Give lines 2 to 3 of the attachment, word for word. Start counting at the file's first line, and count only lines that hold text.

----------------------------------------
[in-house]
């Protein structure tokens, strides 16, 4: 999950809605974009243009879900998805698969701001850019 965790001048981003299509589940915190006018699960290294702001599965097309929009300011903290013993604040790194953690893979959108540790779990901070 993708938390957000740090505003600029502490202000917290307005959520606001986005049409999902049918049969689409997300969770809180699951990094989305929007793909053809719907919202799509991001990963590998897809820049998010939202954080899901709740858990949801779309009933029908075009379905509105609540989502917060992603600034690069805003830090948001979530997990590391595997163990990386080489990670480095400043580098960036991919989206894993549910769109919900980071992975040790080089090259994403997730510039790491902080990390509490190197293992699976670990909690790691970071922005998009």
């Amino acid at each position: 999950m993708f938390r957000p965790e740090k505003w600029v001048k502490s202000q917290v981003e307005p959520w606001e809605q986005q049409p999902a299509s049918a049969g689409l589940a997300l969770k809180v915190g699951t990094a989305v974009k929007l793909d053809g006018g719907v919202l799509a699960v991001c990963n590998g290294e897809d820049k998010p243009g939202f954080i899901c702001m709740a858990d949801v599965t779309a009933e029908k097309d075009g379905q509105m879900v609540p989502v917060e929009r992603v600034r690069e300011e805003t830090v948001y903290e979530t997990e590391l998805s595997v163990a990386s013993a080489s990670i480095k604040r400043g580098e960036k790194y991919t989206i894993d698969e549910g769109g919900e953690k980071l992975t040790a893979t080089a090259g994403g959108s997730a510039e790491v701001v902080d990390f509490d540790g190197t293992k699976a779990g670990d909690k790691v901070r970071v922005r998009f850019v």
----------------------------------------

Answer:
């Protein structure tokens, strides 16, 4: 999950809605974009243009879900998805698969701001850019 965790001048981003299509589940915190006018699960290294702001599965097309929009300011903290013993604040790194953690893979959108540790779990901070 993708938390957000740090505003600029502490202000917290307005959520606001986005049409999902049918049969689409997300969770809180699951990094989305929007793909053809719907919202799509991001990963590998897809820049998010939202954080899901709740858990949801779309009933029908075009379905509105609540989502917060992603600034690069805003830090948001979530997990590391595997163990990386080489990670480095400043580098960036991919989206894993549910769109919900980071992975040790080089090259994403997730510039790491902080990390509490190197293992699976670990909690790691970071922005998009």
């Amino acid at each position: 999950m993708f938390r957000p965790e740090k505003w600029v001048k502490s202000q917290v981003e307005p959520w606001e809605q986005q049409p999902a299509s049918a049969g689409l589940a997300l969770k809180v915190g699951t990094a989305v974009k929007l793909d053809g006018g719907v919202l799509a699960v991001c990963n590998g290294e897809d820049k998010p243009g939202f954080i899901c702001m709740a858990d949801v599965t779309a009933e029908k097309d075009g379905q509105m879900v609540p989502v917060e929009r992603v600034r690069e300011e805003t830090v948001y903290e979530t997990e590391l998805s595997v163990a990386s013993a080489s990670i480095k604040r400043g580098e960036k790194y991919t989206i894993d698969e549910g769109g919900e953690k980071l992975t040790a893979t080089a090259g994403g959108s997730a510039e790491v701001v902080d990390f509490d540790g190197t293992k699976a779990g670990d909690k790691v901070r970071v922005r998009f850019v």